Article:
cosmological constant, containing
dark matter and a plausible mechanism for
cosmic inflation. While there has been progress toward these goals, it is not known to what extent string theory describes the real world or how much freedom the theory allows in the choice of details.
[9]
One of the challenges of string theory is that the full theory does not have a satisfactory definition in all circumstances. The scattering of strings is most straightforwardly defined using the techniques of
perturbation theory, but it is not known in general how to define string theory
nonperturbatively.
[10] It is also not clear whether there is any principle by which string theory selects its
vacuum state, the physical state that determines the properties of our universe.
[11] These problems have led some in the community to criticize these approaches to the unification of physics and question the value of continued research on these problems.
[12]
Strings
Main article:
String (physics)
Interaction in the quantum world:
worldlines of point-like
particles or a
worldsheet swept up by closed
strings in string theory.
The application of quantum mechanics to physical objects such as the
electromagnetic field, which are extended in space and time, is known as
quantum field theory. In particle physics, quantum field theories form the basis for our understanding of elementary particles, which are modeled as excitations in the fundamental fields.
[13]
In quantum field theory, one typically computes the probabilities of various physical events using the techniques of
perturbation theory. Developed by
Richard Feynman and others in the first half of the twentieth century, perturbative quantum field theory uses special diagrams called
Feynman diagrams to organize computations. One imagines that these diagrams depict the paths of point-like particles and their interactions.
[13]
The starting point for string theory is the idea that the point-like particles of quantum field theory can also be modeled as one-dimensional objects called strings.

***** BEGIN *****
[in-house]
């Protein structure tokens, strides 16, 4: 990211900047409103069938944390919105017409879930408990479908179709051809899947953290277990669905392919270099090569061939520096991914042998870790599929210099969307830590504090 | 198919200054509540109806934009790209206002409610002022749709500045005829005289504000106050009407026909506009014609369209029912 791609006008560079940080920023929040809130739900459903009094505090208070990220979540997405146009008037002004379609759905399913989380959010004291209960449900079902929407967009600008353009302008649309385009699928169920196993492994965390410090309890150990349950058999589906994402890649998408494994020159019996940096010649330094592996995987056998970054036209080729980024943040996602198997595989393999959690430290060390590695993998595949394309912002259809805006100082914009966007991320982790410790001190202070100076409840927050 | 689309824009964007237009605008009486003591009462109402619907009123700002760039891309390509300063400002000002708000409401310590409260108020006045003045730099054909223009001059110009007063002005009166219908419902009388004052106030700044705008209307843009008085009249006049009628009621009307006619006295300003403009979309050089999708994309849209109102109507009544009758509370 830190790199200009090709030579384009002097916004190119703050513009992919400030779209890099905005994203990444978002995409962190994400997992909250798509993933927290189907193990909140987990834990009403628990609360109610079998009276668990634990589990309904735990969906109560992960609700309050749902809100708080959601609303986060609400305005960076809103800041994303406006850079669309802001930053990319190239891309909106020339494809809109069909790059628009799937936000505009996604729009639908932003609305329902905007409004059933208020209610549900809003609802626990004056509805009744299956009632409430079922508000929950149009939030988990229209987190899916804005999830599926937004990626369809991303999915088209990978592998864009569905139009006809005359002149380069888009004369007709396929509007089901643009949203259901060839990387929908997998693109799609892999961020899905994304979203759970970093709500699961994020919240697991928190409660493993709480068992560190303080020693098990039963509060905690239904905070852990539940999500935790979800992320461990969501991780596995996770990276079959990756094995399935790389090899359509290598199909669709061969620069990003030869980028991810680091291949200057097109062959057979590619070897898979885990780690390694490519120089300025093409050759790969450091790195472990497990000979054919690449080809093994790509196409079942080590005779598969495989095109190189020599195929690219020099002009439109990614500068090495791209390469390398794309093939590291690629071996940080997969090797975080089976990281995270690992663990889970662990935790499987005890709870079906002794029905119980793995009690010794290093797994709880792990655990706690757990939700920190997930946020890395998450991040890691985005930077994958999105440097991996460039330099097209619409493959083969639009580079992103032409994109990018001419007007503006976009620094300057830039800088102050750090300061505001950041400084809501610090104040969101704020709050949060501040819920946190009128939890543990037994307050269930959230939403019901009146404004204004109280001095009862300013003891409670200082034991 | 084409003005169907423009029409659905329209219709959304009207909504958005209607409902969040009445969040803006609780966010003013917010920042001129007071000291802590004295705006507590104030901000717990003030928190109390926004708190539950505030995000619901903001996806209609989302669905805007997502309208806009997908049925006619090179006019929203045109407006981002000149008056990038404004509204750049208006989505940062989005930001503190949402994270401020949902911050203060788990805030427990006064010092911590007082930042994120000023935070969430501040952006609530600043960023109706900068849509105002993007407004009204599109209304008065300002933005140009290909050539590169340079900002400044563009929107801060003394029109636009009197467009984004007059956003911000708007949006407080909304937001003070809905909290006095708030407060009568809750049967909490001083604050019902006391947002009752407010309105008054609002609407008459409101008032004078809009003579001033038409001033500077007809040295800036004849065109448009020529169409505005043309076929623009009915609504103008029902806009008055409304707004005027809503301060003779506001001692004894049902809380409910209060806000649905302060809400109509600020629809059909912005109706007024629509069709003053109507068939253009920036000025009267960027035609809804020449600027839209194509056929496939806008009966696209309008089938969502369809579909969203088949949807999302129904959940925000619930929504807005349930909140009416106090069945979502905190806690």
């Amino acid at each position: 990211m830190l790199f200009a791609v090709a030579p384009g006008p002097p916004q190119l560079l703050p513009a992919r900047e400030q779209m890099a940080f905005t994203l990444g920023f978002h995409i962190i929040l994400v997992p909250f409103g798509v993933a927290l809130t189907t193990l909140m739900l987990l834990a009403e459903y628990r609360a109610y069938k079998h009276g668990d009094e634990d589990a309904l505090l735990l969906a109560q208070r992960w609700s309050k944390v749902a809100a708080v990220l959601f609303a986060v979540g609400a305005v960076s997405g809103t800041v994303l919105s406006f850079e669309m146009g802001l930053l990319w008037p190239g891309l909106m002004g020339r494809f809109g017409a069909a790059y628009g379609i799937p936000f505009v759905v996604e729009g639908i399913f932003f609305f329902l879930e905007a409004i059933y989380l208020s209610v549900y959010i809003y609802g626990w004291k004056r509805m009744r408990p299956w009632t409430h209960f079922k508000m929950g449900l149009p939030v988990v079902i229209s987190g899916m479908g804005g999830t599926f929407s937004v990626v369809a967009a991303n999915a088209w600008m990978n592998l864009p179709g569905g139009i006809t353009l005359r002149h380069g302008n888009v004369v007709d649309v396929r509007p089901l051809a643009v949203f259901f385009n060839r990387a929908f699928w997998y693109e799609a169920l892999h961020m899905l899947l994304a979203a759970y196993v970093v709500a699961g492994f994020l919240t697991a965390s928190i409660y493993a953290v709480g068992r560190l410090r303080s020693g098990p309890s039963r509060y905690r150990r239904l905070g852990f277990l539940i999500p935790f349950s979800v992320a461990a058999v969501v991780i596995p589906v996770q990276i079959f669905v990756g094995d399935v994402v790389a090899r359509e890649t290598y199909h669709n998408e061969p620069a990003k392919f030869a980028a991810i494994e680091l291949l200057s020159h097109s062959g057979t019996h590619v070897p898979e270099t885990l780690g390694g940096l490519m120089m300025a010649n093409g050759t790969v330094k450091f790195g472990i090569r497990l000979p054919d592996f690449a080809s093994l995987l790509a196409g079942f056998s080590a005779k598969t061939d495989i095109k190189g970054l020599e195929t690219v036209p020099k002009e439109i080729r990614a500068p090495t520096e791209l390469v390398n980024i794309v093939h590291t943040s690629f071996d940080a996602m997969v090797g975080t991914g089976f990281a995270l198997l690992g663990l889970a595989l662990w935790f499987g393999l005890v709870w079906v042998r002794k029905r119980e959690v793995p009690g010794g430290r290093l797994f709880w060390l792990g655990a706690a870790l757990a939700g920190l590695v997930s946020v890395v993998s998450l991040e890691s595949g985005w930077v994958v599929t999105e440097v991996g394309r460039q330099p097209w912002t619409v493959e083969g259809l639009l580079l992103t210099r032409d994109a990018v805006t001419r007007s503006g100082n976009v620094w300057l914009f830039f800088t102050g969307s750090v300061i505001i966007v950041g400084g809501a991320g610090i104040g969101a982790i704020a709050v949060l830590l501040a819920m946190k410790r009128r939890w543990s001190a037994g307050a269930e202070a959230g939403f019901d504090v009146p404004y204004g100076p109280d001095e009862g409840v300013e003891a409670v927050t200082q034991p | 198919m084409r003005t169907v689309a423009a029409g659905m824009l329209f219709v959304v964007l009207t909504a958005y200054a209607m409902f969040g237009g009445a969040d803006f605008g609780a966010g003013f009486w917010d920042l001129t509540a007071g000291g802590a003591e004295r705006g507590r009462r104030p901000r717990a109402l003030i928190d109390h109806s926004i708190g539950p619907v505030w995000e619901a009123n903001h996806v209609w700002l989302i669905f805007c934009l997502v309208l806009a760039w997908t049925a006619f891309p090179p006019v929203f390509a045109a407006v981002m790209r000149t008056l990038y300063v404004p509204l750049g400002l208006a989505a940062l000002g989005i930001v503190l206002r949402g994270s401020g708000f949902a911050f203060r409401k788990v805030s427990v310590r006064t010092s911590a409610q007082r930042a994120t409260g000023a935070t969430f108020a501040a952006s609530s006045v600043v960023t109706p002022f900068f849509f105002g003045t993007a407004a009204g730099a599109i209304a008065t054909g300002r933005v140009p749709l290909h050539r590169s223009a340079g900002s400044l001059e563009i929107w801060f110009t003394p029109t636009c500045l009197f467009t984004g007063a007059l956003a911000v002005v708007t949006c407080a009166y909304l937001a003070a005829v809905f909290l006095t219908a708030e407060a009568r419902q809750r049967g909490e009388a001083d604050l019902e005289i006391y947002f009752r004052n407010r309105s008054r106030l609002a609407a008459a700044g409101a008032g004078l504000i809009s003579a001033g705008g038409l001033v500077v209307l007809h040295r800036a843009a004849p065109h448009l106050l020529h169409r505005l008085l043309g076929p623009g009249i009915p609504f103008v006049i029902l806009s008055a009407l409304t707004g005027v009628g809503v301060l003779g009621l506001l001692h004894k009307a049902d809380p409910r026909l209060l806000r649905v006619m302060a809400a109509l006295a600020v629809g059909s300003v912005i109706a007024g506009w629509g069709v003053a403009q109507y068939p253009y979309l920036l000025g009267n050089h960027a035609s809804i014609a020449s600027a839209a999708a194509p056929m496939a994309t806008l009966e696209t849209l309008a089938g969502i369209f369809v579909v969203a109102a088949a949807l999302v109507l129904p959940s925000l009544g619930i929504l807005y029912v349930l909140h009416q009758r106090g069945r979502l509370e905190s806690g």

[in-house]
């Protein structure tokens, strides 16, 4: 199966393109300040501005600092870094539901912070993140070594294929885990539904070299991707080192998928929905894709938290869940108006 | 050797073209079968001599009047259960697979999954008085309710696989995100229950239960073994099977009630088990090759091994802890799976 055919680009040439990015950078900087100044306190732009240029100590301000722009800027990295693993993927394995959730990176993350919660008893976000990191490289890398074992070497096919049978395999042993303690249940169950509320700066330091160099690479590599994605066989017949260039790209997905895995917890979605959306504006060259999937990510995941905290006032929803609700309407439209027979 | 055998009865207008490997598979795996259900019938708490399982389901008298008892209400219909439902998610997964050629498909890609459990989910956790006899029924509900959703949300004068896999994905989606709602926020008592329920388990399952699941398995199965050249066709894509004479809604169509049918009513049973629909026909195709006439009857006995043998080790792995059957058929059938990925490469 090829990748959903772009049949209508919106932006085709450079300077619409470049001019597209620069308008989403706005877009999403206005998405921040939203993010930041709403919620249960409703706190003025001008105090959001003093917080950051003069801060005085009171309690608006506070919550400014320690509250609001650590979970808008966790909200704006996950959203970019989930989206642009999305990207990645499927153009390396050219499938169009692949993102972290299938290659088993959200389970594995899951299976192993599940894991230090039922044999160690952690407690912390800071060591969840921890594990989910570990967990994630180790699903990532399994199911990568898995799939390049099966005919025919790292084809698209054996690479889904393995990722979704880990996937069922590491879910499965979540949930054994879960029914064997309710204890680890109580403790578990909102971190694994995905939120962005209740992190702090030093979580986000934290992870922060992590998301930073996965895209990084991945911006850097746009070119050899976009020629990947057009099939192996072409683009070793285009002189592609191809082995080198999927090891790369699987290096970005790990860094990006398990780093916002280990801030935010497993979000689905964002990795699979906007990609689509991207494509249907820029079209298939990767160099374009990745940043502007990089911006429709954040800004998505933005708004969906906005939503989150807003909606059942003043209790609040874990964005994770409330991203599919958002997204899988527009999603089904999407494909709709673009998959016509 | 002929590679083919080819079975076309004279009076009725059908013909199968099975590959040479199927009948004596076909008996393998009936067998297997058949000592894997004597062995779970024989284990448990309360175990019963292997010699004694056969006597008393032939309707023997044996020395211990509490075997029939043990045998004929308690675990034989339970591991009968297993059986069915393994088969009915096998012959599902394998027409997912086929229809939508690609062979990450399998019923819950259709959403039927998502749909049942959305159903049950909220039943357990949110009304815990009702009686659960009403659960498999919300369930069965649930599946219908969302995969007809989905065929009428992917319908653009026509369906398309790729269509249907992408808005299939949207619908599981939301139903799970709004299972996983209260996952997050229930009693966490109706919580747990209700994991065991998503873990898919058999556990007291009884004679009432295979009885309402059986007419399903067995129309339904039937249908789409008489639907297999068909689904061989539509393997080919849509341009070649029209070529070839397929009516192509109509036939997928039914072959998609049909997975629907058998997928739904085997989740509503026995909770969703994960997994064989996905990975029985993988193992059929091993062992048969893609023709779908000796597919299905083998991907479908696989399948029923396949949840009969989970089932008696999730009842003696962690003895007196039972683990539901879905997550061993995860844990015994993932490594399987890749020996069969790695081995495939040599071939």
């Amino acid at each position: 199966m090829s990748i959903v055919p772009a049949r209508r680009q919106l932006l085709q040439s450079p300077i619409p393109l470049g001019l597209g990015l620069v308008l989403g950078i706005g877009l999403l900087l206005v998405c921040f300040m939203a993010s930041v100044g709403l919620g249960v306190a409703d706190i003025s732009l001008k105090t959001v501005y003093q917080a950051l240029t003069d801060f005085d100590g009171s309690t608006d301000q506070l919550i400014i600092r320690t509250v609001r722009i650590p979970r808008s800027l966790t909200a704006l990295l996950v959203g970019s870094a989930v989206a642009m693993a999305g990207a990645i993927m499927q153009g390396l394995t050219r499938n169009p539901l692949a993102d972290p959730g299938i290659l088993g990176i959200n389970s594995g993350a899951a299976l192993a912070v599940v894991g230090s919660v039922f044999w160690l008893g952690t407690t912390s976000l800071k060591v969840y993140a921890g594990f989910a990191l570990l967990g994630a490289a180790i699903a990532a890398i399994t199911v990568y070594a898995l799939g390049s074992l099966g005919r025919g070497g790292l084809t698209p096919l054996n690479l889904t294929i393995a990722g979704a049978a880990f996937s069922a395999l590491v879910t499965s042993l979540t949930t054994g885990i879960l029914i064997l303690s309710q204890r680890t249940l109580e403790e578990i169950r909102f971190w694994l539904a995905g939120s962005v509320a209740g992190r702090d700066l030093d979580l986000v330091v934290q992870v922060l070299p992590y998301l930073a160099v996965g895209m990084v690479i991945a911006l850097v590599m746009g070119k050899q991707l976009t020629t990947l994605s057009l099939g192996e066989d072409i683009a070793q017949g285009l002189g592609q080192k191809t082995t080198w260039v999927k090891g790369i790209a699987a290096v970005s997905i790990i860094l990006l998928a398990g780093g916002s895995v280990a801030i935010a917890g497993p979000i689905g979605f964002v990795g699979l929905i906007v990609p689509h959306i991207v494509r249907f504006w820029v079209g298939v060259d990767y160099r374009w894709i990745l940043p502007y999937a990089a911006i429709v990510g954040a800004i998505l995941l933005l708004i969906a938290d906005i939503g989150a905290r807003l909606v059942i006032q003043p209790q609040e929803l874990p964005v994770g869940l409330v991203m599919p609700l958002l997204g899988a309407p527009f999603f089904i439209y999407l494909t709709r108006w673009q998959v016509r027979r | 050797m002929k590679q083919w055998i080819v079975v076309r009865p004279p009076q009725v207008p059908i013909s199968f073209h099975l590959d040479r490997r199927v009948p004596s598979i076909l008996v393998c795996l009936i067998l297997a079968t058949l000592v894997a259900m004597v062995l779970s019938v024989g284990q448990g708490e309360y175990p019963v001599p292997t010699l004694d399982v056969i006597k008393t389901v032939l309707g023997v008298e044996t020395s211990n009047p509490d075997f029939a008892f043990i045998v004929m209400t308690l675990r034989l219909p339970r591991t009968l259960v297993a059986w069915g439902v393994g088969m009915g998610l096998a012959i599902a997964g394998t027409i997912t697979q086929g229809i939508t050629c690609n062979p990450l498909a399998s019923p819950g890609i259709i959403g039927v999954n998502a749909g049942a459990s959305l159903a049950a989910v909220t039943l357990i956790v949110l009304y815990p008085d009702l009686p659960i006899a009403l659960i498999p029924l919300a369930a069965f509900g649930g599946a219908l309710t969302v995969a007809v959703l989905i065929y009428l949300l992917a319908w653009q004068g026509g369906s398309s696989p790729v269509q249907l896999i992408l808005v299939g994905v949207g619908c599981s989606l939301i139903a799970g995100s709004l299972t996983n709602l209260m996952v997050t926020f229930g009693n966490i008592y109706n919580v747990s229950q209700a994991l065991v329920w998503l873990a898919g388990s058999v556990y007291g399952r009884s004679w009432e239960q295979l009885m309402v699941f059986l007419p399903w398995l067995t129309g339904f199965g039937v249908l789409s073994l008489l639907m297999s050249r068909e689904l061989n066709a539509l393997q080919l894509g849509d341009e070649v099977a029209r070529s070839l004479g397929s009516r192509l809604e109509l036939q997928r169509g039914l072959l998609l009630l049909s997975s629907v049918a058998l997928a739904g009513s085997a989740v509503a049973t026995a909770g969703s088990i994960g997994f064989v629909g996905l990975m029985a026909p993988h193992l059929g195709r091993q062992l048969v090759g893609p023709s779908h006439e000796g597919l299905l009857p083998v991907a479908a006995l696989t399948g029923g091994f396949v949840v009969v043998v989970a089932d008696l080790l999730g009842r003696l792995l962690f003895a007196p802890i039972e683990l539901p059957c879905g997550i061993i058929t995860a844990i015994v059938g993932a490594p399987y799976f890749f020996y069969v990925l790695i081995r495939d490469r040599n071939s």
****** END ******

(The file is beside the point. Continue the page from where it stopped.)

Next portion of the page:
[14] The interaction of strings is most straightforwardly defined by generalizing the perturbation theory used in ordinary quantum field theory. At the level of Feynman diagrams, this means replacing the one-dimensional diagram representing the path of a point particle by a two-dimensional (2D) surface representing the motion of a string.
[15] Unlike in quantum field theory, string theory does not have a full non-perturbative definition, so many of the theoretical questions that physicists would like to answer remain out of reach.
[16]
In theories of particle physics based on string theory, the characteristic length scale of strings is assumed to be on the order of the
Planck length, or 10−35 meters, the scale at which the effects of quantum gravity are believed to become significant.
[15] On much larger length scales, such as the scales visible in physics laboratories, such objects would be indistinguishable from zero-dimensional point particles, and the vibrational state of the string would determine the type of particle. One of the vibrational states of a string corresponds to the graviton, a quantum mechanical particle that carries the gravitational force.
[3]
The original version of string theory was
bosonic string theory, but this version described only
bosons, a class of particles which transmit forces between the matter particles, or
fermions. Bosonic string theory was eventually superseded by theories called
superstring theories. These theories describe both bosons and fermions, and they incorporate a theoretical idea called
supersymmetry. In theories with supersymmetry, each boson has a counterpart which is a fermion, and vice versa.
[17]
There are several versions of superstring theory:
type I,
type IIA,
type IIB, and two flavors of
heterotic string theory (
SO(32) and
E8×E8). The different theories allow different types of strings, and the particles that arise at low energies exhibit different
symmetries. For example, the type I theory in